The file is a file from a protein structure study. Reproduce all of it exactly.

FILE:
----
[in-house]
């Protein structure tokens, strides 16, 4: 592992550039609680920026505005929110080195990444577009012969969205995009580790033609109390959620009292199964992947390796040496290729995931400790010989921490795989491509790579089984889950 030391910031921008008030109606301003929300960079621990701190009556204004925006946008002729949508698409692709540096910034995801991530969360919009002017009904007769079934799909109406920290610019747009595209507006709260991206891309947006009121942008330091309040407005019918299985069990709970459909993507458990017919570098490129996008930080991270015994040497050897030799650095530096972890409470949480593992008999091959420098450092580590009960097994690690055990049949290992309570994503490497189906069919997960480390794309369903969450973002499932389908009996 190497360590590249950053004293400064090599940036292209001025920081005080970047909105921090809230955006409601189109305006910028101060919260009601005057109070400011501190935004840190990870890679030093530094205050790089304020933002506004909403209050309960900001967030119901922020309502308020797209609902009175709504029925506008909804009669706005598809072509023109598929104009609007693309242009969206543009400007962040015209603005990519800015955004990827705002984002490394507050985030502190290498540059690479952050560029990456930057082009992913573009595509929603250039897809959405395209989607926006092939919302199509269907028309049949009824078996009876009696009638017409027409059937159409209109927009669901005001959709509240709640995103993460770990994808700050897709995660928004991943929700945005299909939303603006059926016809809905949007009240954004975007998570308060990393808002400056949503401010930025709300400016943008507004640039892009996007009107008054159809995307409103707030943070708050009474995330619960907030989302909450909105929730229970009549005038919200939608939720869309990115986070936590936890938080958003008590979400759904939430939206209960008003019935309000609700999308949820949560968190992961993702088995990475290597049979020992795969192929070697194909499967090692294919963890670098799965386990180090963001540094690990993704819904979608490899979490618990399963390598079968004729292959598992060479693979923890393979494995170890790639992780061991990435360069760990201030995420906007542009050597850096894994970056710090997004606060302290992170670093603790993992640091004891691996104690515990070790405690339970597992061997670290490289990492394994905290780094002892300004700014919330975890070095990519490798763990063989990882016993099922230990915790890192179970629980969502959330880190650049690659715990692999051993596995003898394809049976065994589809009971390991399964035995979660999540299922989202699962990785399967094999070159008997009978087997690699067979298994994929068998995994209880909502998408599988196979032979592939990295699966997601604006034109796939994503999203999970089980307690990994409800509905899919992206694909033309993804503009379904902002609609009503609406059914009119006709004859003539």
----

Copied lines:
[in-house]
């Protein structure tokens, strides 16, 4: 592992550039609680920026505005929110080195990444577009012969969205995009580790033609109390959620009292199964992947390796040496290729995931400790010989921490795989491509790579089984889950 030391910031921008008030109606301003929300960079621990701190009556204004925006946008002729949508698409692709540096910034995801991530969360919009002017009904007769079934799909109406920290610019747009595209507006709260991206891309947006009121942008330091309040407005019918299985069990709970459909993507458990017919570098490129996008930080991270015994040497050897030799650095530096972890409470949480593992008999091959420098450092580590009960097994690690055990049949290992309570994503490497189906069919997960480390794309369903969450973002499932389908009996 190497360590590249950053004293400064090599940036292209001025920081005080970047909105921090809230955006409601189109305006910028101060919260009601005057109070400011501190935004840190990870890679030093530094205050790089304020933002506004909403209050309960900001967030119901922020309502308020797209609902009175709504029925506008909804009669706005598809072509023109598929104009609007693309242009969206543009400007962040015209603005990519800015955004990827705002984002490394507050985030502190290498540059690479952050560029990456930057082009992913573009595509929603250039897809959405395209989607926006092939919302199509269907028309049949009824078996009876009696009638017409027409059937159409209109927009669901005001959709509240709640995103993460770990994808700050897709995660928004991943929700945005299909939303603006059926016809809905949007009240954004975007998570308060990393808002400056949503401010930025709300400016943008507004640039892009996007009107008054159809995307409103707030943070708050009474995330619960907030989302909450909105929730229970009549005038919200939608939720869309990115986070936590936890938080958003008590979400759904939430939206209960008003019935309000609700999308949820949560968190992961993702088995990475290597049979020992795969192929070697194909499967090692294919963890670098799965386990180090963001540094690990993704819904979608490899979490618990399963390598079968004729292959598992060479693979923890393979494995170890790639992780061991990435360069760990201030995420906007542009050597850096894994970056710090997004606060302290992170670093603790993992640091004891691996104690515990070790405690339970597992061997670290490289990492394994905290780094002892300004700014919330975890070095990519490798763990063989990882016993099922230990915790890192179970629980969502959330880190650049690659715990692999051993596995003898394809049976065994589809009971390991399964035995979660999540299922989202699962990785399967094999070159008997009978087997690699067979298994994929068998995994209880909502998408599988196979032979592939990295699966997601604006034109796939994503999203999970089980307690990994409800509905899919992206694909033309993804503009379904902002609609009503609406059914009119006709004859003539």